t0 =  ........ ........ ........ .abcdefg   (shift by 0*7)
t1 =  ........ ........ ..abcdef g.......   (shift by 1*7)
t2 =  ........ ...abcde fg...... ........   (shift by 2*7)
t3 =  ....abcd efg..... ........ ........   (shift by 3*7)

t4 =  t1 | t2 | t3 | t4
=  ....abcd efgabcde fgabcdef gabcdefg

t5 = t4 & 0x01010101
= .......d .......e .......f .......g
```

To covert all bits of a byte, the specialised path for the MSB is needed.

Notes

Sample implementation:

```// convert lowest 7 bits
const uint64_t mul = 0x02040810204081;
const uint64_t r1  = (v & 0x7f) * mul;
const uint64_t r2  = r1 & 0x0101010101010101;

// move the most significant bit to 56th bit
const uint64_t r3  = uint64_t(v & 0x80) << (56 - 7);
const uint64_t r4  = r2 | r3;

return 0x3030303030303030 + r4;
```

This algorithm requires:

• 1 64-bit multiplication
• 1 shift;
• 3 bit-and;
• 1 bit-or;

Moving the MSB to desired position may be also accomplished with range extending (casting). First we cast unsigned char (v) to signed value, extending this value to 64-bit word, efficiently broadcasting MSB on bits 8 thou 63. Then single bit-and forms proper word:

```const uint64_t r3  = uint64_t(int64_t(int8_t(v))) & 0x0100000000000000;
```

This strange cast chain compiles to a single instruction movsx, which is as cheap as a normal move. The modified implementation doesn't require a bit-shift.

Converting word — SIMD version

The algorithm is similar to SWAR version 1. Instead of cloning bits, shift and mask (points 3 & 4) just a single instruction PCMPEQB is used:

```uint8_t bit_mask[16] = {0x01, 0x02, 0x04, 0x08, 0x10, 0x20, 0x40, 0x80 /* x 2*/};
uint8_t ascii[16]    = packed_byte('0');

// assember:

movdqa  packed_byte(v), %xmm0

// 2. isolate bits
pand     %xmm7, %xmm0
pcmpeqb  %xmm7, %xmm0     // xmm0 = {0x00 or 0xff}

// 3. convert to ASCII
movdqa   ascii, %xmm7
psub     %xmm7, %xmm0     // xmm7 - result
```

Full implementation is available at github (see Sample Programs below).

Converting byte — BMI2 version

Bit Manipulation Instruction is a new Intel's ISA extension, that add some interesting instructions. One of them is PDEP, parallel deposit, following pseudocode shows how PDEP works (example for 64-bit words):

```src1 - mask
src2 - input
dst  - result

dst := 0
k   := 0
for i := 0 .. 64 loop
if src1.bit[i] is set then
dst.bit[i] := src2.bit[k]
k := k + 1
end if
end loop
```

Equivalent procedure in C (64-bit mode):

```uint64_t pdep(uint64_t src1, uint64_t src2) {

uint64_t result = 0;
int k = 0;
for (int i=0; i < 64; i++) {

const uint64_t mask = (1 << i);

if (src2 & (1 << k)) {
}

k += 1;
}
}

result;
}
```

Binary conversion is trivial, single PDEB realizes steps from 2 through 4 of the algorithm. Procedure bswap performs byte-swap and it's simply a wrapper for BSWAP instruction:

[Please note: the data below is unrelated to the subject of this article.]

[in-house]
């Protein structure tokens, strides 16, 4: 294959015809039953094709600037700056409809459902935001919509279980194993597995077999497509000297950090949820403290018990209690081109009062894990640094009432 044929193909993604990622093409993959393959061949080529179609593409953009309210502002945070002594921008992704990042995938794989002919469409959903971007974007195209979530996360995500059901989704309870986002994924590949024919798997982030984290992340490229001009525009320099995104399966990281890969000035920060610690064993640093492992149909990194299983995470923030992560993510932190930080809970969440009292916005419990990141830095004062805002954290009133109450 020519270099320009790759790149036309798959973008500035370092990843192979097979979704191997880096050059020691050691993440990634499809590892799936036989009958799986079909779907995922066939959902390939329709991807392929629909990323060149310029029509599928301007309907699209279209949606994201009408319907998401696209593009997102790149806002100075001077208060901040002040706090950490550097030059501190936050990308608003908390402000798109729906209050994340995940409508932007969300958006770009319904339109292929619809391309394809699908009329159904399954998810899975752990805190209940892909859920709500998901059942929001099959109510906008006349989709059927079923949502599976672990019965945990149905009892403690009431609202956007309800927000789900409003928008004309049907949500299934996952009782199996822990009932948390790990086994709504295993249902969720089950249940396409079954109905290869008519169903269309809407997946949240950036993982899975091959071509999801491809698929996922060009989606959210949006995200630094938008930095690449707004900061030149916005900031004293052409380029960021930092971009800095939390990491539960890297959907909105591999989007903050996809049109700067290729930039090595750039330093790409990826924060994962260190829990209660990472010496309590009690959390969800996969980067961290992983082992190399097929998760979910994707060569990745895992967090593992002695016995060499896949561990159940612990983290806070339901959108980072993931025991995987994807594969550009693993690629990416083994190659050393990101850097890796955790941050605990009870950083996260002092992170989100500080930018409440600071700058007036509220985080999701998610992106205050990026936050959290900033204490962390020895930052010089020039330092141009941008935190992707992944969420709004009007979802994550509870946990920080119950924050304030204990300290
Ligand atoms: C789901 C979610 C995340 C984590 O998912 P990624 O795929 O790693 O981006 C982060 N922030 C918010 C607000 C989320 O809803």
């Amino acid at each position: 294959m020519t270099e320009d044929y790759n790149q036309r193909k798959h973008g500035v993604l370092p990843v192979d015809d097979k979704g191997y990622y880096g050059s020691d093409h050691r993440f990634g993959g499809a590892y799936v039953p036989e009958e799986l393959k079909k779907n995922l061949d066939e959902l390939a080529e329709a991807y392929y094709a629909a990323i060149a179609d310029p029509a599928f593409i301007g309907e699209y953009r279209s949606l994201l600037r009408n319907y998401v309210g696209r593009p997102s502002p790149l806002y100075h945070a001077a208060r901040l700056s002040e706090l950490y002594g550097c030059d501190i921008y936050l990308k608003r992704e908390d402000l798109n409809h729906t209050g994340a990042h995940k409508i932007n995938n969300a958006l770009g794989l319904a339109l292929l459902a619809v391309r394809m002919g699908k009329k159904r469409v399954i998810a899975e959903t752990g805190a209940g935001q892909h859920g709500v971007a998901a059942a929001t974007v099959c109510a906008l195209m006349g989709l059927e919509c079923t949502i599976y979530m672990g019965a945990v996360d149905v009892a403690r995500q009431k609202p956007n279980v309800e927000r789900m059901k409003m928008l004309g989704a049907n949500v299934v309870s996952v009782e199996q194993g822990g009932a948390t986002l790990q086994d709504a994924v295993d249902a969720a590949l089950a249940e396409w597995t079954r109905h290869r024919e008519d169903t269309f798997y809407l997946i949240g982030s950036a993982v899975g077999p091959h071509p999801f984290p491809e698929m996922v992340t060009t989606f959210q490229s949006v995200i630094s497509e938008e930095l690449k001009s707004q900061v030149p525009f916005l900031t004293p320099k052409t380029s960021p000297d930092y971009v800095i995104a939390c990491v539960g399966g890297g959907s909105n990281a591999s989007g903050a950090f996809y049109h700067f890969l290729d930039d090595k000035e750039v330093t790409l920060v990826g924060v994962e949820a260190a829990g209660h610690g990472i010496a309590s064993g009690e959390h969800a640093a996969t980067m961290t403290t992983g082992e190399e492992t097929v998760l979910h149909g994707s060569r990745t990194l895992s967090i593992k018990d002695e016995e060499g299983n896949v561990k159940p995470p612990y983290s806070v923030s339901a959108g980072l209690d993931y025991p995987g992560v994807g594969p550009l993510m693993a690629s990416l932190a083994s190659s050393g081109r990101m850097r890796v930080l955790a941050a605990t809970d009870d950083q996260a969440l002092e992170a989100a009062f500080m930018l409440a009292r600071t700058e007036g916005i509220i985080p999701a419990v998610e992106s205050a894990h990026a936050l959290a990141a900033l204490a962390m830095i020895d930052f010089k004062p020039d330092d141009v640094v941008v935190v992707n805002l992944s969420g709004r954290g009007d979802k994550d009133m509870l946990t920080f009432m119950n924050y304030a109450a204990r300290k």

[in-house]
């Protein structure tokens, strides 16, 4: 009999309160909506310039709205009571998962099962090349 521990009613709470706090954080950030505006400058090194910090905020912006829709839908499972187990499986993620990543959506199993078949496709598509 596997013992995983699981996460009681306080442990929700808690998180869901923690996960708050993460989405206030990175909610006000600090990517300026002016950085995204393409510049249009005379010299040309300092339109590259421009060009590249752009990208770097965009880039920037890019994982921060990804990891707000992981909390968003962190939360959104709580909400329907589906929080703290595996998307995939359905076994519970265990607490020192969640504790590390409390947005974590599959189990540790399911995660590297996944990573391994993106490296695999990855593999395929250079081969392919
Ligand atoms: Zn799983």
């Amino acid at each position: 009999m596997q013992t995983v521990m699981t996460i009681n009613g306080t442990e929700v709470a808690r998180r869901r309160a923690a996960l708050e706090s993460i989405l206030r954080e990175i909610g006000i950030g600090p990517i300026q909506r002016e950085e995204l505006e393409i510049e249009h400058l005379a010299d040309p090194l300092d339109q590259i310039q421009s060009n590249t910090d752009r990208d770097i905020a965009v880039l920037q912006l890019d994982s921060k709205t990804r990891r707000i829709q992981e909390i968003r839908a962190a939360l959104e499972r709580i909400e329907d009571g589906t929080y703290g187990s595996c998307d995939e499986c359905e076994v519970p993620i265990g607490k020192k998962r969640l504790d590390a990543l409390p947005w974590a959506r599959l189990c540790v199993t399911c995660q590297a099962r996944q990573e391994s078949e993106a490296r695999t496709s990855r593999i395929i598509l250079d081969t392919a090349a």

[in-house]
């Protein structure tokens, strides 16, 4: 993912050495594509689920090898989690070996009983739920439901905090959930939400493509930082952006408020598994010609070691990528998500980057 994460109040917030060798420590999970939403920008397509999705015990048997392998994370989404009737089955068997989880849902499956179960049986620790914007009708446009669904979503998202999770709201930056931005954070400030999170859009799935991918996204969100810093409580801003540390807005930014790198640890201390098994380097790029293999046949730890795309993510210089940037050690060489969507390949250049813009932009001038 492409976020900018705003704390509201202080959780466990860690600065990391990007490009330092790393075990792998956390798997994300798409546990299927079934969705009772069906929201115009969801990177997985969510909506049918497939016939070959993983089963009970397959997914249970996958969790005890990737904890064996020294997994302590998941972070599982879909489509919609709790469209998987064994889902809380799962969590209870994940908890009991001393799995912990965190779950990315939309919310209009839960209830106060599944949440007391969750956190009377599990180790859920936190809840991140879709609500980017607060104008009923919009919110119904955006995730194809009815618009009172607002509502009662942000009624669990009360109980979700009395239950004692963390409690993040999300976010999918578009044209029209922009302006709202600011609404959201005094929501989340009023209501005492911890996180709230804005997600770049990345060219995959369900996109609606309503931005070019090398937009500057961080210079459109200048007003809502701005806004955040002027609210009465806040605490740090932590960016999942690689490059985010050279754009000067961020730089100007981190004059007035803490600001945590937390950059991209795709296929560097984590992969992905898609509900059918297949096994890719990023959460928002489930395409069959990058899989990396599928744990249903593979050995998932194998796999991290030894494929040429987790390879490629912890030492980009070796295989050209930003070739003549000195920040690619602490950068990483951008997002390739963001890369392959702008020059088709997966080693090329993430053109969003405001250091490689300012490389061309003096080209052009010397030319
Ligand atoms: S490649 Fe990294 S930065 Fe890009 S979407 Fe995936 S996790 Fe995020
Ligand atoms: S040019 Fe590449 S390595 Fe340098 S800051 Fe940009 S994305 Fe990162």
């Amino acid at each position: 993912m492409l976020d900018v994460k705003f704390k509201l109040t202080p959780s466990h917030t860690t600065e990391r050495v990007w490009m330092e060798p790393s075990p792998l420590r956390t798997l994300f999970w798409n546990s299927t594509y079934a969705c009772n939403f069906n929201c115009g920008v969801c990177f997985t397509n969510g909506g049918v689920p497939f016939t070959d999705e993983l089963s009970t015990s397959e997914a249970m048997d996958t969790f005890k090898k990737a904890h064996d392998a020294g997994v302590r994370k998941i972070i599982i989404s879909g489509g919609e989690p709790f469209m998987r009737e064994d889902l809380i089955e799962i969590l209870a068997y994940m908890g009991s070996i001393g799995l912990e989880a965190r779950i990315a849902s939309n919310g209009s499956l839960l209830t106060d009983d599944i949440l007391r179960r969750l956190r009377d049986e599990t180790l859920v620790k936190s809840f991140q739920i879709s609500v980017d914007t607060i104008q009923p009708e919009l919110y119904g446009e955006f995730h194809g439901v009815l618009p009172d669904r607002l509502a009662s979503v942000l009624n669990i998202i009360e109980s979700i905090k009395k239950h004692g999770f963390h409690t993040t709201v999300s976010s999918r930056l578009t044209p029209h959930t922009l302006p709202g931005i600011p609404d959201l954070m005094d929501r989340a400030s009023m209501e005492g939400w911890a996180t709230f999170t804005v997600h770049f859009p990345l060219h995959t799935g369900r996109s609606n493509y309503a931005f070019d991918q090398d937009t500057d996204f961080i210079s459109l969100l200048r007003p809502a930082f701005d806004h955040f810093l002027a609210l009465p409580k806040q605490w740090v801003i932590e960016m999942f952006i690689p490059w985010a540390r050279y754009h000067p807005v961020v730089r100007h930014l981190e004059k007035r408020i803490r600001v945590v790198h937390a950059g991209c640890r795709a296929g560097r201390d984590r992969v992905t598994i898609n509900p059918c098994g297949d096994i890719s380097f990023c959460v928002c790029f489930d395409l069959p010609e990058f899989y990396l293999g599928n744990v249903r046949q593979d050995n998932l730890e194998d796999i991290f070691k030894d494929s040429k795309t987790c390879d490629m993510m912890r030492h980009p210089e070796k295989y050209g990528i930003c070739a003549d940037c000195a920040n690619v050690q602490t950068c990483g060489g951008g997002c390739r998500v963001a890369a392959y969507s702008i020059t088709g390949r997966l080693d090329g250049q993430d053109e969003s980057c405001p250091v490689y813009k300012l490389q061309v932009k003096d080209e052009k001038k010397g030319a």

```uint64_t convert_pdep(uint8_t byte) {

const uint64_t expanded = pdep(byte, 0x0101010101010101);
const uint64_t swapped  = bswap(expanded);

return 0x3030303030303030 + swapped;
}
```

Yes, only three instructions!

Converting byte — lookup

Using simple lookup requires 256 * 8 = 2kB, this might be a performance problem.

Speed comparison

Results produced by program speedup from the samples.

Results from Pentium M (outdated)

method time [s] speedup
naive 0.4061 1.00 ██████
lookup 0.0636 6.35 ████████████████████████████████████████
SWAR 0.2226 1.82 ███████████
SIMD 0.1708 2.38 ███████████████

Notes:

• The lookup table size is really big, it would destroy L1 cache.
• The SIMD version is not well written, it just convert 8 bits, while a 16-byte register can hold the result of conversion for two bytes.
• Pentium M is a 32-bit processor, conversion routines use type uint64_t, i.e. most 64-bit operations in the SWAR version were performed by more than one CPU instruction.

Results from Core i5 (Westmere)

method time [s] speedup
naive 2.4826 1.00 ███
lookup 0.1992 12.46 █████████████████████████████████████
SWAR 0.2732 9.09 ███████████████████████████
SWAR2 0.2274 10.92 ████████████████████████████████
SWAR3 0.2743 9.05 ███████████████████████████
SIMD 0.3622 6.85 ████████████████████

Results from Core i7 (Skylake)

method time [s] speedup
naive 1.1796 1.00 ███
lookup 0.0805 14.66 ███████████████████████████████████████████
SWAR 0.3824 3.08 █████████
SWAR2 0.2781 4.24 ████████████
SWAR3 0.4508 2.62 ███████
SIMD 0.7077 1.67 █████
PDEP 0.1067 11.05 █████████████████████████████████

Notes:

• Lookup is the fastest.
• But all register-only implementations aren't very bad, and PDEP version is the best in this group.
• The SIMD version performance is really poor.

Sample program

Sample programs are available at github.